My beliefs

Here I profile my beliefs for the sake of transparency. In keeping with the idea of Soul Liberty, I respect everyone's beliefs and doctrines, and I do not expect that everyone will agree with these.
On the Scriptures
An important thing I have discovered during my first year of studying in an Evangelical Bible college is that most "Bible-believing" Christians interpret the Scriptures through the lenses of the contemporary American culture and values (and in other countries, also influenced by their own). Despite their claims that they believe in the Scriptures, their faith in the Bible is necessarily mixed with (and informed by) their cultural, social, political, and even personal biases. Very few can read the Scriptures in their original languages; and those who can still must know the cultural and religious contexts to fully understand what the Bible means. The Scriptures do not exist in a vacuum. They are written in human languages, for their intended audiences, and are transcribed and translated countless times before reaching us.
For this reason, I do not claim that the Bible (in its Jewish, Catholic, Anglican, or Protestant varieties) is "inerrant" or "infallible," lest I fall into the temptation of bibliolatry (worship of a book, which is just as much idolatry) or even bibliomancy (an entirely out-of-context and random use of Bible verses, as though it's some kind of fortunetelling). I will simply take a position that I take the Bible seriously, in its proper historical and social contexts, but not "literally." (Note that even those who claim to hold to a biblical literalism only do so very selectively.)
On salvation and atonement
The popular Protestant (and particularly Evangelical) doctrine of salvation is a relatively new one. Throughout the history of Christianity there have always been several competing views of soteriology, and the idea of crucified Jesus as a way to propitiate the wrath of God who would otherwise send us to eternal hellfire, is only one among them and something that has been oversimplified and popularized by the revival preachers of the two Great Awakenings. Early Christianity instead held a view that Christ redeemed humanity both as a ransom and as a way of recapitulation ("Christus Victor"). This was a mainstream belief until the 11th century when Anselm of Canterbury formulated a new doctrine that later became part of the Protestant (and by extension, Evangelical) view of salvation. It is worth noting that Christus Victor is still part of the Eastern Orthodox theology of salvation (which is characterized as theosis, or transformation of humanity into God-like nature). Furthermore, the New Testament word for atonement in Koine Greek, kallatage, means reconciliation, rather than a payment of debts to satisfy an angry God. And 1 Peter 3:18-20 indicates that God's reconciliation also reaches out to the life after death, which also means all will be ultimately reconciled (1 Timothy 4:10).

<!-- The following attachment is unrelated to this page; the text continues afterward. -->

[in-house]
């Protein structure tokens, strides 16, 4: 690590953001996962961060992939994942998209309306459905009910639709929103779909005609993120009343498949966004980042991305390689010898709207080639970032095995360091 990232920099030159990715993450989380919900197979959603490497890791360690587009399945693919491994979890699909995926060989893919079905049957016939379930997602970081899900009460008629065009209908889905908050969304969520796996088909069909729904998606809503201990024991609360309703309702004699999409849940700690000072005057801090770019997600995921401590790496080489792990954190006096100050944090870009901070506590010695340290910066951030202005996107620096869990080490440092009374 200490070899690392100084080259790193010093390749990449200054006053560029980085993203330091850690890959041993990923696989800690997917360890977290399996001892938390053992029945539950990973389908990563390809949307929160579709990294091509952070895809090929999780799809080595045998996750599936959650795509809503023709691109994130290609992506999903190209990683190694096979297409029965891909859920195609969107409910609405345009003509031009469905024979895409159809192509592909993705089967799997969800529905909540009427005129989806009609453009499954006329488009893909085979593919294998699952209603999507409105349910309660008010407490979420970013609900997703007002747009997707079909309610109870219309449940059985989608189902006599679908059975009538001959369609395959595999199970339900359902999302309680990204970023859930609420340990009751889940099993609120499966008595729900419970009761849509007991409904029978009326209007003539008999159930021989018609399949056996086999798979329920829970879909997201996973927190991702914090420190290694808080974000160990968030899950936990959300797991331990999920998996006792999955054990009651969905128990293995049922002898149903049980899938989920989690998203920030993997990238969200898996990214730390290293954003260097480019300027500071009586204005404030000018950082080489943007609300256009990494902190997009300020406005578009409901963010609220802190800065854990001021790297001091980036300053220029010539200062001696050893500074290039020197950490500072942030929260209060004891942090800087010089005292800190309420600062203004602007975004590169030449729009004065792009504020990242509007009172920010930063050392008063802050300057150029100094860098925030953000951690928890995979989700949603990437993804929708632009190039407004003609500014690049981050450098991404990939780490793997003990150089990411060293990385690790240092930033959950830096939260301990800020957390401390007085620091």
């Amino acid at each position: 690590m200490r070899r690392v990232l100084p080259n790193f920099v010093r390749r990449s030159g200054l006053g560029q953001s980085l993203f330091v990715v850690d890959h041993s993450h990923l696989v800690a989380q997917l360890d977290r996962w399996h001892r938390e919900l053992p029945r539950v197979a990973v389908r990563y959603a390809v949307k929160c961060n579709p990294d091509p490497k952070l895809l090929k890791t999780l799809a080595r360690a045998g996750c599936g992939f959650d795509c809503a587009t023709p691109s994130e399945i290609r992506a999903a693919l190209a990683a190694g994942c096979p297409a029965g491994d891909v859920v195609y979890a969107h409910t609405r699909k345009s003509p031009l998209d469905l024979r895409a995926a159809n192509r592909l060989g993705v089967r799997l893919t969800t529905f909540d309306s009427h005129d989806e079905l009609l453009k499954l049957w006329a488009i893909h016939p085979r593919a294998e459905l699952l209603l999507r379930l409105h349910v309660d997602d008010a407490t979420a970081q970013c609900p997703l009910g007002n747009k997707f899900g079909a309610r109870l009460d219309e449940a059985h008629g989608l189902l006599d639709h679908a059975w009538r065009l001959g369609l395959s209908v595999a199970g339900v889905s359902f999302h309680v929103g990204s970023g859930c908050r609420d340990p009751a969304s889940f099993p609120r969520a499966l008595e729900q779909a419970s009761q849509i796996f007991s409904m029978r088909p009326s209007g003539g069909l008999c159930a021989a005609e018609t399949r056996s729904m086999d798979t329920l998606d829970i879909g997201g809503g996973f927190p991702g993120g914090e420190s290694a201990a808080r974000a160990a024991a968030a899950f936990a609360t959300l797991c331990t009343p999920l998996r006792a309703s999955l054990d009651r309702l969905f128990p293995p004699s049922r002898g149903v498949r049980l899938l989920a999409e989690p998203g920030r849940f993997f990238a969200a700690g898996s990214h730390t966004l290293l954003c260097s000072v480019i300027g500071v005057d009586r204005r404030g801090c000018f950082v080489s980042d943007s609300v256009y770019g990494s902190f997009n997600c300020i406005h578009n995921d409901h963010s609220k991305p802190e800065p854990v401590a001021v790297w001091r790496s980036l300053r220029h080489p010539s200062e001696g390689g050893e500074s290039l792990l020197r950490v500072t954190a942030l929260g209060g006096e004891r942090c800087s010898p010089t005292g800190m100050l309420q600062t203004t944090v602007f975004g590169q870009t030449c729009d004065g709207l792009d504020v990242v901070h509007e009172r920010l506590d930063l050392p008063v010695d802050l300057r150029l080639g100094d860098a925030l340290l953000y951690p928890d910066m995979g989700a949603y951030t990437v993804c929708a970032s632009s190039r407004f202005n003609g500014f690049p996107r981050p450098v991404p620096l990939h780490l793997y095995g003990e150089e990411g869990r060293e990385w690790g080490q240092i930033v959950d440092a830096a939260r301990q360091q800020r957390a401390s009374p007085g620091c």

I reject the Calvinistic notion of predestination -- a belief that God (even before the beginning of time!) chose to create a majority of people so God can condemn them to eternal hellfire so that God may be glorified -- as incompatible with the Genesis proclamation of all creations as "good." Likewise, I reject the hyper-Arminian view that one could be "saved" and then later "lose the salvation" because they failed to live up to God's standards of holiness according to whatever their pastor says (a toxic doctrine that often leads some churches to become authoritarian, legalistic, and abusive). These sorts of beliefs are too widely accepted by too many "believers." If we the fallible humans did to their own children what they believe God does to the majority of humankind, we would rightly be condemned for child abuse and society would not tolerate that. Are humans more moral than God is? Are we more loving than "God of Love"? At the end of the day, the Gospel is radically inclusive and thus is a "Good News" for all.

On the revelation, Christianity, and other religions

To me, my Christian faith is more about the "religion of Jesus" rather than the "religion about Jesus." While we do not live in first-century Israel and its cultural and social milieu, what we know is that much of what is part of the modern Christian religion are later innovations, imported from Greco-Roman philosophies and European traditions. I am aware, however, that any attempt at recreating the "Original Christianity" is futile, and I believe that traditions play an important role that deserves respect. Yet, the traditions and revelations are not static. They are organic and each generation builds something new upon them.

One of the most succinct summaries of how Christians derive their faiths from is the "Wesleyan Quadrilateral" that is attributed to John Wesley: Scripture, tradition, reason, and experience. I think all the four elements are important and must be taken seriously, but may not become substitutes for God.

According to Christian theology, we live in the age of the Holy Spirit following the resurrection of Jesus Christ and his return to heaven. The first congregation of believers, according to the book of Acts, was formed when the Holy Spirit descended and filled the followers of Jesus gathered on the day of Shavuot (Pentecost). From that moment forward, the early congregations emphasized the direct experience of the Divine no longer mediated by the temple priesthood or by the religious authority. Pentecostal movement arose in the United States around the turn of the 20th century and was later joined by the supradenominational Charismatic movement, recaptured these experiential and mystical aspects of Christian faith for the modern era.